When two black flags are raised “to the bitter end” on stage, excitement begins and loud cheers erupt in the crowd: Die Toten Hosen is back on stage.
Ironically, the Dusseldorf-based rockers began their annual tour in the rival city of Cologne. They were warmly welcomed there: the Rheinergie Stadium was sold out for months.
About 40,000 guests attended the massive Christmas party under the theme “It’s All Out of Love – 40 Years of Toten Hosen”. “You won’t believe how happy we are that we are still here,” singer Campino shouted to the fans. “40 years – this is a huge gift.”
Hardcore fans in the crowd, families in the stands
The band and fans have gotten older, but it doesn’t have to be quieter. Campino, who will turn 60 in a few days, jumped and ran across the stage as tirelessly as ever. The majority of the audience has probably known the band since their early years – among the heaviest pogo dancers in the interior were quite a few gray-haired men. An entire row of families with children also sat in the stands.
Where: Rarely has anyone remained seated in the ranks. As soon as the first song played, everyone stood up and waved their arms – even though “Everyone Says It” was one of the few new titles on the just-released anniversary album.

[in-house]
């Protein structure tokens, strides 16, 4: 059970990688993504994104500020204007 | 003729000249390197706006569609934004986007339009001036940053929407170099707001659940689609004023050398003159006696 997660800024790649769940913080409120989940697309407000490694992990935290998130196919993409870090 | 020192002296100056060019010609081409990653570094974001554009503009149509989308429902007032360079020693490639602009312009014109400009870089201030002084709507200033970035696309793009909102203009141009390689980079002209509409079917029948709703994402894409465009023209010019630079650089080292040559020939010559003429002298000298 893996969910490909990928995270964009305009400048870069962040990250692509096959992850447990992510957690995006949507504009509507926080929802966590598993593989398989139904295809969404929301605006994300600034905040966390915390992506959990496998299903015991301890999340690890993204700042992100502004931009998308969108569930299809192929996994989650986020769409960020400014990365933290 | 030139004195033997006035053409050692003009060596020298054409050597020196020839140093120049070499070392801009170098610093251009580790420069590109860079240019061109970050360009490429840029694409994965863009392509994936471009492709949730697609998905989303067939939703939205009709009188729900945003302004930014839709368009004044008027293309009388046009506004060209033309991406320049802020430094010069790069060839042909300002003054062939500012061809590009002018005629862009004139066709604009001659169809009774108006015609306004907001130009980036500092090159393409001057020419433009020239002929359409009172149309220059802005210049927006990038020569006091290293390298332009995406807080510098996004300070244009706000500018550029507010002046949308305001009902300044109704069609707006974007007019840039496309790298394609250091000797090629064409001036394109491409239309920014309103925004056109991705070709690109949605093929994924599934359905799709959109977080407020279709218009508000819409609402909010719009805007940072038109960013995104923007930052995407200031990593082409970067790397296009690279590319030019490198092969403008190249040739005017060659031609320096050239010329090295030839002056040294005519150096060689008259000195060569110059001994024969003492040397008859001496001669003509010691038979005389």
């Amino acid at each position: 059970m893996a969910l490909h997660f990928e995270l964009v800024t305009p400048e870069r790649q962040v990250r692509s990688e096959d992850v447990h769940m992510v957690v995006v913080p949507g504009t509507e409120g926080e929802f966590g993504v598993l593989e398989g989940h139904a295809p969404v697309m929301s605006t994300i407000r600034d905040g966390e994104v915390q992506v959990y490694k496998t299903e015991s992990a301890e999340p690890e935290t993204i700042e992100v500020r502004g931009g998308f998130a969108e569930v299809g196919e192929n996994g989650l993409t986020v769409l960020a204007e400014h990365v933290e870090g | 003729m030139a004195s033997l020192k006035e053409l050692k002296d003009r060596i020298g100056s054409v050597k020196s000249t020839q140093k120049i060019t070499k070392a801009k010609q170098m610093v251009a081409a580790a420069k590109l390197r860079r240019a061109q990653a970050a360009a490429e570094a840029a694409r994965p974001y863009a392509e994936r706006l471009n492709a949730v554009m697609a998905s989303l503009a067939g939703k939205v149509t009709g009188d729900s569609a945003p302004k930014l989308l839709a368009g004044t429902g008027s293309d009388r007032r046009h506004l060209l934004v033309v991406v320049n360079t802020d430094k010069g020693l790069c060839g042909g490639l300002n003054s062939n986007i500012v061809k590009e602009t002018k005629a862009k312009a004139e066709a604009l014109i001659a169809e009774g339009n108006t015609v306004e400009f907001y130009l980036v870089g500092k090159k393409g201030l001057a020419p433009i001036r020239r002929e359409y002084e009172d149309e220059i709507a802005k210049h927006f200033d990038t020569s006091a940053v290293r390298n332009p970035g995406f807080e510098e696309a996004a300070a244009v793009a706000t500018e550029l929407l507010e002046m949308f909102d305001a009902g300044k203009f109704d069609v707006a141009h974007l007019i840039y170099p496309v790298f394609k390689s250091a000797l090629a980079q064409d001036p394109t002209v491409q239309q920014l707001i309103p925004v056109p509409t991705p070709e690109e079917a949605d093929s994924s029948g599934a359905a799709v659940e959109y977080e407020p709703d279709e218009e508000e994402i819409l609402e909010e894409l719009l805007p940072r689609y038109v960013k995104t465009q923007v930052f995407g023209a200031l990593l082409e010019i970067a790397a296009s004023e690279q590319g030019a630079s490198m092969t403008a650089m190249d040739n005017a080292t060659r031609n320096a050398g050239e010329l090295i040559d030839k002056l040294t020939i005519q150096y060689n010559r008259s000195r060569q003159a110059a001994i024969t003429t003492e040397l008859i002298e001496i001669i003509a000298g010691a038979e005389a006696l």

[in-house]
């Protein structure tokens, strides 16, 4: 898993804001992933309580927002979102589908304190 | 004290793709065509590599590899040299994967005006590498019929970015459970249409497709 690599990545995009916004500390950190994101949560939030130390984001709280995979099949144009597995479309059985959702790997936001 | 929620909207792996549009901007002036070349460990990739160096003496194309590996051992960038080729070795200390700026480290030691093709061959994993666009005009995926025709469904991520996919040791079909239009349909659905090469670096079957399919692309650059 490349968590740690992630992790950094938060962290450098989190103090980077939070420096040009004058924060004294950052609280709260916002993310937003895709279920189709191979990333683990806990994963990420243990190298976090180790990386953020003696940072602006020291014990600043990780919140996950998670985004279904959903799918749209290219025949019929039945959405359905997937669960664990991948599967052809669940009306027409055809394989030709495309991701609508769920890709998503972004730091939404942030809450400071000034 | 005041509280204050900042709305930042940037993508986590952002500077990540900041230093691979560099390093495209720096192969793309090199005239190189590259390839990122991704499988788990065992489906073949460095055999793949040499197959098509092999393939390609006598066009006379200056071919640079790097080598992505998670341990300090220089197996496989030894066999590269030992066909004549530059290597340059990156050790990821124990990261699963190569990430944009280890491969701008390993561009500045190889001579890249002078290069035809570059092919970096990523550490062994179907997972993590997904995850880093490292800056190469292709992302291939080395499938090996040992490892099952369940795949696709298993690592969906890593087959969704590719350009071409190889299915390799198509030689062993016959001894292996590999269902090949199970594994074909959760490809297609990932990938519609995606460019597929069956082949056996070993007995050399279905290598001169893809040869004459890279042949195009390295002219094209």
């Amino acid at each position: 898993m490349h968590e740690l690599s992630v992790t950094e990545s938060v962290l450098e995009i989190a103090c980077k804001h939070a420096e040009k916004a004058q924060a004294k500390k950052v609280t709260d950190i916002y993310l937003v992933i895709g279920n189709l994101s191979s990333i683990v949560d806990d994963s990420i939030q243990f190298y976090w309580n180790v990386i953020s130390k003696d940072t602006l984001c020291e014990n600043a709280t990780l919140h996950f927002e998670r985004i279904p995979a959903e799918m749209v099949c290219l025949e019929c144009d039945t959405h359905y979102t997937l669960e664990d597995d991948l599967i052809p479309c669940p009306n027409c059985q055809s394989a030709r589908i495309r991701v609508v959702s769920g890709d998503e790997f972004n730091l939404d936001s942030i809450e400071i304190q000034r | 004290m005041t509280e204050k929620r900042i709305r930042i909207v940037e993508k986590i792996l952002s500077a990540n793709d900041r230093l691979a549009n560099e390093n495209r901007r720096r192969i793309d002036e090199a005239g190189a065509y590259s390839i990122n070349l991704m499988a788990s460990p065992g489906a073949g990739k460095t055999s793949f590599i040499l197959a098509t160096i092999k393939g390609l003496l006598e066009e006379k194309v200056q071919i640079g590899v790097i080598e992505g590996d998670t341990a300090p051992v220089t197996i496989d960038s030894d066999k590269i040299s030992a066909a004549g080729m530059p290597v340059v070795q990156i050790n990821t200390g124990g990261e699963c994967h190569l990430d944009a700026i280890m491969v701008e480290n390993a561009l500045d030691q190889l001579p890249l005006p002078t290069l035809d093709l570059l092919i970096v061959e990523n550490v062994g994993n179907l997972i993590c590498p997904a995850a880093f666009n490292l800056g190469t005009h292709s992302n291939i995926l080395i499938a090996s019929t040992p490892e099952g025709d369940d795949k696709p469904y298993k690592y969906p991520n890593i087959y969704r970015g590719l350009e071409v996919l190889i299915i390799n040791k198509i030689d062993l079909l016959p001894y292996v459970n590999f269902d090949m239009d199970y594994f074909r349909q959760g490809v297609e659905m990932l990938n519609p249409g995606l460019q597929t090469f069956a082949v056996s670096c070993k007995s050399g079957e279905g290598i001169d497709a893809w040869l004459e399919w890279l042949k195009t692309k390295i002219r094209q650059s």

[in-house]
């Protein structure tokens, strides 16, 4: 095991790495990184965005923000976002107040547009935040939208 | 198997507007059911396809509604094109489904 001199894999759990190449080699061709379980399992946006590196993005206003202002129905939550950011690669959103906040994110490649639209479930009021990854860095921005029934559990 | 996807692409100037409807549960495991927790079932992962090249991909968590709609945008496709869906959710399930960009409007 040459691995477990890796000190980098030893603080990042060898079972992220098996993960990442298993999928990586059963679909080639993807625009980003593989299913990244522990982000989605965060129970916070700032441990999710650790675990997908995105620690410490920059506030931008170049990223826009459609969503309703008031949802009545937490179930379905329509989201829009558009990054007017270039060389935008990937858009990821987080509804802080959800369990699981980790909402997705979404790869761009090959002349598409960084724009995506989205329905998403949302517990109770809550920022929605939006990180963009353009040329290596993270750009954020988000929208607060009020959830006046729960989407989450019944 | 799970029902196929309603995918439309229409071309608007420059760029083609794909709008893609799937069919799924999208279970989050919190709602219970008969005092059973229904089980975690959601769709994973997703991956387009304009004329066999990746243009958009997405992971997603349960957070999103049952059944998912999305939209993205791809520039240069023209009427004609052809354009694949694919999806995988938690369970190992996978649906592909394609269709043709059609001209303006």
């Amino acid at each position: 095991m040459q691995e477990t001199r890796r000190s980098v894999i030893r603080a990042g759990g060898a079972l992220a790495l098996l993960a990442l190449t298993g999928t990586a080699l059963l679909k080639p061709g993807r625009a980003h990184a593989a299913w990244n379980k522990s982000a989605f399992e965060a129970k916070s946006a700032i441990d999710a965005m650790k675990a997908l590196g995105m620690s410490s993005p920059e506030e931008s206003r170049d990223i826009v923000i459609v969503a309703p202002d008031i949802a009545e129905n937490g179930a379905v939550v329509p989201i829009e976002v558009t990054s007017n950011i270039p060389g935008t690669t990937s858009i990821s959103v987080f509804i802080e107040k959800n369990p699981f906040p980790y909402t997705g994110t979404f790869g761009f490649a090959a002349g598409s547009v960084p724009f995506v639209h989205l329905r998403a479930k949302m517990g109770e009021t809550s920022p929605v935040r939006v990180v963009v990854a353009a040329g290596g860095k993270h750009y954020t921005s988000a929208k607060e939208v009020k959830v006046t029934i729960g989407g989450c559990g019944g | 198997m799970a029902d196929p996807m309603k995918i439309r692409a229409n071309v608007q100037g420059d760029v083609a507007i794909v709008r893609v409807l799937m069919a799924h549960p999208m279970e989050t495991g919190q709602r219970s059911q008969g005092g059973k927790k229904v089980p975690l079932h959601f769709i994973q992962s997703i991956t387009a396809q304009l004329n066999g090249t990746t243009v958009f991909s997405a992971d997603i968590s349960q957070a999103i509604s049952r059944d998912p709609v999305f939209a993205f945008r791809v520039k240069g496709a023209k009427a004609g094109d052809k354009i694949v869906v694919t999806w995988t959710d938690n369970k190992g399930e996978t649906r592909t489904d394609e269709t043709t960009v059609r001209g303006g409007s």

It went straight to the top of the charts. This makes Hosen the band with the most number one albums on the German charts. It’s almost unbelievable when you consider that the band was formed more on a whim in the hobby room and originally wanted to have some fun.
In Cologne, Totten Huyn gave a cross-section of the band’s 40-year history. Of course, hits like “Bonnie & Clyde”, “Wünsch Dir was” or “Altes Fieber” were captivated by audiences. With the song “Here Comes Alex” they sang so loud that they drowned Campino despite the microphone. The slightly paraphrased text of “Wort zum Sonntag” was also useful to many.
Same ‘lineup’ for 20 years
The colorful theatrical design – a collection of artwork from Hussein’s albums – framed the large video screens, with the band members alternating in black and white. The lineup, as the band prefers, has been the same on stage for two decades: Campino, “Codel” guitarists Andreas von Holst and “Pretty” Michael Britkoff, bassist Andreas Maurer and drummer Foam Richie.
With Days Like This, the party slowly ended after just over two hours. “We had a wonderful first evening,” Campino said before saying goodbye to Cologne, “so many worrisome stones fell off our shoulders.”